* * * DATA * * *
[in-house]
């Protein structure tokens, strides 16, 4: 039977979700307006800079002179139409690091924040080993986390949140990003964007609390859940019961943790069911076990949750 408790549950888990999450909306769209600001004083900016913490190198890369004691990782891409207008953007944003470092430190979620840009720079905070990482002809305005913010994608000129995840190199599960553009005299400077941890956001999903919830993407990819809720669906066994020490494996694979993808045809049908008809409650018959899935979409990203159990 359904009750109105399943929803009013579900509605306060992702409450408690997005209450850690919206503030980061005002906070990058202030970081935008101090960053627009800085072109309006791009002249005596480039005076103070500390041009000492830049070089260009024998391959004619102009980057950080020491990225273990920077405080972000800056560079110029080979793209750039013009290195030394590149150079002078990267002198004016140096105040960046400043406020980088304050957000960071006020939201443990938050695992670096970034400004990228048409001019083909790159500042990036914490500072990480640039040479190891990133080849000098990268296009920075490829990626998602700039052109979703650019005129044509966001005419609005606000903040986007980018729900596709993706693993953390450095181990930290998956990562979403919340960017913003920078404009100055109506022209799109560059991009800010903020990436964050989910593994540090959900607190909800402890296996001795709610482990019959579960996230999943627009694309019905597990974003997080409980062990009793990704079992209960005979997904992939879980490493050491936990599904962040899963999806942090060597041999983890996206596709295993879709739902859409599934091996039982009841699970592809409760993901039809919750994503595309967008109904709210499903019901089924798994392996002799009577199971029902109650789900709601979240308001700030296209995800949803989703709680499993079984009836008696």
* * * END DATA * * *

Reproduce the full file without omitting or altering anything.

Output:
[in-house]
């Protein structure tokens, strides 16, 4: 039977979700307006800079002179139409690091924040080993986390949140990003964007609390859940019961943790069911076990949750 408790549950888990999450909306769209600001004083900016913490190198890369004691990782891409207008953007944003470092430190979620840009720079905070990482002809305005913010994608000129995840190199599960553009005299400077941890956001999903919830993407990819809720669906066994020490494996694979993808045809049908008809409650018959899935979409990203159990 359904009750109105399943929803009013579900509605306060992702409450408690997005209450850690919206503030980061005002906070990058202030970081935008101090960053627009800085072109309006791009002249005596480039005076103070500390041009000492830049070089260009024998391959004619102009980057950080020491990225273990920077405080972000800056560079110029080979793209750039013009290195030394590149150079002078990267002198004016140096105040960046400043406020980088304050957000960071006020939201443990938050695992670096970034400004990228048409001019083909790159500042990036914490500072990480640039040479190891990133080849000098990268296009920075490829990626998602700039052109979703650019005129044509966001005419609005606000903040986007980018729900596709993706693993953390450095181990930290998956990562979403919340960017913003920078404009100055109506022209799109560059991009800010903020990436964050989910593994540090959900607190909800402890296996001795709610482990019959579960996230999943627009694309019905597990974003997080409980062990009793990704079992209960005979997904992939879980490493050491936990599904962040899963999806942090060597041999983890996206596709295993879709739902859409599934091996039982009841699970592809409760993901039809919750994503595309967008109904709210499903019901089924798994392996002799009577199971029902109650789900709601979240308001700030296209995800949803989703709680499993079984009836008696």